Parsis felicitate new Chief Justice of India
Addressing a large gathering of the Parsi community on Saturday, newly appointed Chief Justice of India Justice Sarosh Kapadia admitted to being a workaholic and a deeply spiritual person.mumbai Updated: Jun 20, 2010 00:43 IST
Addressing a large gathering of the Parsi community on Saturday, newly appointed Chief Justice of India (CJI) Justice Sarosh Kapadia admitted to being a workaholic and a deeply spiritual person.
Justice Kapadia was in his hometown Mumbai to attend a felicitation function held by the Bombay Parsi Punchayet in his honour, where heads of various Parsi bodies from around the country congratulated him.
“The judicial function a judge performs is the spiritual function of a man,” said Kapadia (63), who attributed his drive to work hard to the sacrifices his parents made to have him educated.
Coming from a lower middle-class home in Khetwadi, Kapadia’s journey to the office of the CJI has been a rags-to-riches story. His father Homi, now 91, grew up in a Surat orphanage with the humble dream to see his son become a district court judge, and Kapadia struggled through meager jobs to fund his own education.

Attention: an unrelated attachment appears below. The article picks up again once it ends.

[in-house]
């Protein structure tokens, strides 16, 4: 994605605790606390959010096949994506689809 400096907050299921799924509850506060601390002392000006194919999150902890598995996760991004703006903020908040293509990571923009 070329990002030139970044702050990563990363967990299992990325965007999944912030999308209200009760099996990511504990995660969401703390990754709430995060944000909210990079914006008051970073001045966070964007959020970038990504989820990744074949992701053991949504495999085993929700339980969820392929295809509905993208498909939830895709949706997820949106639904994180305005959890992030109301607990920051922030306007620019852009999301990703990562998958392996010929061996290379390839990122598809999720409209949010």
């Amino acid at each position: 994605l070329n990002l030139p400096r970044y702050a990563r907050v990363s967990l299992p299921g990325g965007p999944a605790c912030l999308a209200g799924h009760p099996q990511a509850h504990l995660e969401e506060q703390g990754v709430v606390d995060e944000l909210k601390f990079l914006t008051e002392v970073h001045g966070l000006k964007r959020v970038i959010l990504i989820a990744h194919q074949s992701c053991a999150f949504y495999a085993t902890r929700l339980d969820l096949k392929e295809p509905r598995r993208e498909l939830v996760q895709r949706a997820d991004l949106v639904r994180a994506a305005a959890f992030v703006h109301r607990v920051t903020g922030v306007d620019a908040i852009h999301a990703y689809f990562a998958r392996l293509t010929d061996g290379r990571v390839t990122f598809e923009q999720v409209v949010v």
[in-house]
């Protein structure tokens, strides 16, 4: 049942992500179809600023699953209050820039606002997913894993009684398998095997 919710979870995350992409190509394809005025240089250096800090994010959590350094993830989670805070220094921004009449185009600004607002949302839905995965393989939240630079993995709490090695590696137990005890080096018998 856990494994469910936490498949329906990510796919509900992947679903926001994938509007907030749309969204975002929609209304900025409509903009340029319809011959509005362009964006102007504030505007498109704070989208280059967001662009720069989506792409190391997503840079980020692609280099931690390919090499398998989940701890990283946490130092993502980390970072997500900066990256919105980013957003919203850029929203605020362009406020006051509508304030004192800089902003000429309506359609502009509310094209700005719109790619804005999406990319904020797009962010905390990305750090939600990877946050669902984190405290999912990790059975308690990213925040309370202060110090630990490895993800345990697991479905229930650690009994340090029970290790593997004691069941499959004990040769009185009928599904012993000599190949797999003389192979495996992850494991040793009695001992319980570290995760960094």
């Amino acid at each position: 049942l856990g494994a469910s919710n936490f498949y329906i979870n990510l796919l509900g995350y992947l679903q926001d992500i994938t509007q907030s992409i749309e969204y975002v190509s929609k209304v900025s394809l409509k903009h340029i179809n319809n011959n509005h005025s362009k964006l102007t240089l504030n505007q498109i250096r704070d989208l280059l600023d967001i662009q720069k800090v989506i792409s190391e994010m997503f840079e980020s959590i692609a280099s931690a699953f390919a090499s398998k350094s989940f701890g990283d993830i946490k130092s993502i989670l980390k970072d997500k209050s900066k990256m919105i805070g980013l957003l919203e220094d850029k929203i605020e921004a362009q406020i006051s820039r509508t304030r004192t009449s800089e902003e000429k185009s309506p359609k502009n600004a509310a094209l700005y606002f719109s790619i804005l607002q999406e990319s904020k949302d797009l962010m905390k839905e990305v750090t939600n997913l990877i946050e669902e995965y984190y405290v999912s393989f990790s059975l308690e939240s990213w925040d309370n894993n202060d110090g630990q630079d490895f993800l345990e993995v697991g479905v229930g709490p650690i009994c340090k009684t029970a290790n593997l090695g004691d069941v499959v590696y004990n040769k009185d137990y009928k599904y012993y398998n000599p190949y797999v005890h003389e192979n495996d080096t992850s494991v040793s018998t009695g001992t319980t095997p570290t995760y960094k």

“My father taught me not to accept obligations from anyone, and my mother taught me the ethical morality of life,” said Kapadia, who is known for declaring that his only asset is his integrity.
Paying a tribute to all those who played a role in his career, Kapadia urged young Parsis not to migrate abroad. He also called upon members of Parsi community who are settled abroad to return to India and contribute to nation building.
“Our great country does provide plenty of opportunities to rise, and it is better to be a first class citizen in India than a second class citizen abroad.”
“It is better to be a first class citizen in India rather than accepting a second class citizen status elsewhere,” he said.
Kapadia, who took over as Chief Justice of India on May 12 this year, said there was no discrimination in India and he felt that the Parsi community and will flourish in the coming generations.
(With agency inputs)